and, yes, to often save lazy programmers from themselves (C no longer has
assumed integer types and requires prototypes and, of course <OT>Java</OT>
does lots of this).

Yes, extra work may be required, resources can be considered as being
there to be used, and whether the effort is weak or not has been the
focus of this whole thread. There are valid opinions on both sides;
yours has been one.

--
Chris.
Feb 23 '06 #31

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On 2006-02-23, Chris McDonald <ch***@csse.uwa.edu.au> wrote:
That's a 20 year view of what a programming language is supposed to provide -
to have a first priority of maximising execution efficiency, and not
assisting programmers if possible.


Personally I hope C doesnt evolve in the same way some others have. C is
one of the few that almost gives you the reigns and allows you make
your machine trot when it should trot and canter when it should
canter. I've been keeping an eye on the development of Java and it its
still doing a good job of pushing new HW to its limits :-;
Feb 23 '06 #32

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Richard G. Riley wrote:
There is no requirement that the bytes of a null pointer be zeroes.
A program that assumes that there is - because it's been tried on
machines where null pointers have zero bytes - will likely break
when it encounters an implementation where null pointers have interesting
bit-patterns.

[Note that the standard /does/ require that a null pointer compare equal
to a literal 0; this is not the same case.]


I must say that in many years of programming it is the first time I
have come across this. I stand corrected. Makes me wonder about the
usefulness of calloc after all.

Do you know of a platform where "Null" pointers did not cast to zero?
...


It is probably worth adding that the only objects that can be correctly
initialized with 'calloc' ('memset' to 0, etc.) are objects of type
'[signed/unsigned] char' (and, of course, aggregates composed of these types).
There's a known proposal to modify C standard and make this kind of low-level
initialization to produce defined result for all _integral_ types.
Unfortunately, I don't know the current status of the proposal.

--
Best regards,
Andrey Tarasevich
Feb 23 '06 #33

P: n/a
On 2006-02-23, Andrey Tarasevich <an**************@hotmail.com> wrote:
Richard G. Riley wrote:
There is no requirement that the bytes of a null pointer be zeroes.
A program that assumes that there is - because it's been tried on
machines where null pointers have zero bytes - will likely break
when it encounters an implementation where null pointers have interesting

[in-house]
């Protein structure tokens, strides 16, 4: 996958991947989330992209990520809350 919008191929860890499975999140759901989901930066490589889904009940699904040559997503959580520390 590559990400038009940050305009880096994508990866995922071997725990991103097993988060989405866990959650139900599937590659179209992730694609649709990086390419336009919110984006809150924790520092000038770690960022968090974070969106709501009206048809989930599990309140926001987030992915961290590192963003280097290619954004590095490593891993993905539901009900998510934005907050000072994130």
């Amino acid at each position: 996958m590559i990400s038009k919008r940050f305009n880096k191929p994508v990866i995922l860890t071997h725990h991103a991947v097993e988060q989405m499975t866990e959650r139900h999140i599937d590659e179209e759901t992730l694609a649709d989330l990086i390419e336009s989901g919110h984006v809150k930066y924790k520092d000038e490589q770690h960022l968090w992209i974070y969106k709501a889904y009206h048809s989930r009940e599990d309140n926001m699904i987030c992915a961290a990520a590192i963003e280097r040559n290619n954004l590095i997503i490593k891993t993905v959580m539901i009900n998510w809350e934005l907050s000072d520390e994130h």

bit-patterns.

[Note that the standard /does/ require that a null pointer compare equal
to a literal 0; this is not the same case.]


I must say that in many years of programming it is the first time I
have come across this. I stand corrected. Makes me wonder about the
usefulness of calloc after all.

Do you know of a platform where "Null" pointers did not cast to zero?
...


It is probably worth adding that the only objects that can be correctly
initialized with 'calloc' ('memset' to 0, etc.) are objects of type
'[signed/unsigned] char' (and, of course, aggregates composed of these types).
There's a known proposal to modify C standard and make this kind of low-level
initialization to produce defined result for all _integral_ types.
Unfortunately, I don't know the current status of the proposal.


The standard _does_ guarantee it for integral types, IIRC.
Feb 23 '06 #34

P: n/a
Jordan Abel wrote:
On 2006-02-23, Andrey Tarasevich <an**************@hotmail.com> wrote:
Richard G. Riley wrote:
There is no requirement that the bytes of a null pointer be zeroes.
A program that assumes that there is - because it's been tried on
machines where null pointers have zero bytes - will likely break
when it encounters an implementation where null pointers have interesting
bit-patterns.

[Note that the standard /does/ require that a null pointer compare equal
to a literal 0; this is not the same case.]
I must say that in many years of programming it is the first time I
have come across this. I stand corrected. Makes me wonder about the
usefulness of calloc after all.

Do you know of a platform where "Null" pointers did not cast to zero?
...


It is probably worth adding that the only objects that can be correctly
initialized with 'calloc' ('memset' to 0, etc.) are objects of type
'[signed/unsigned] char' (and, of course, aggregates composed of these types).
There's a known proposal to modify C standard and make this kind of low-level
initialization to produce defined result for all _integral_ types.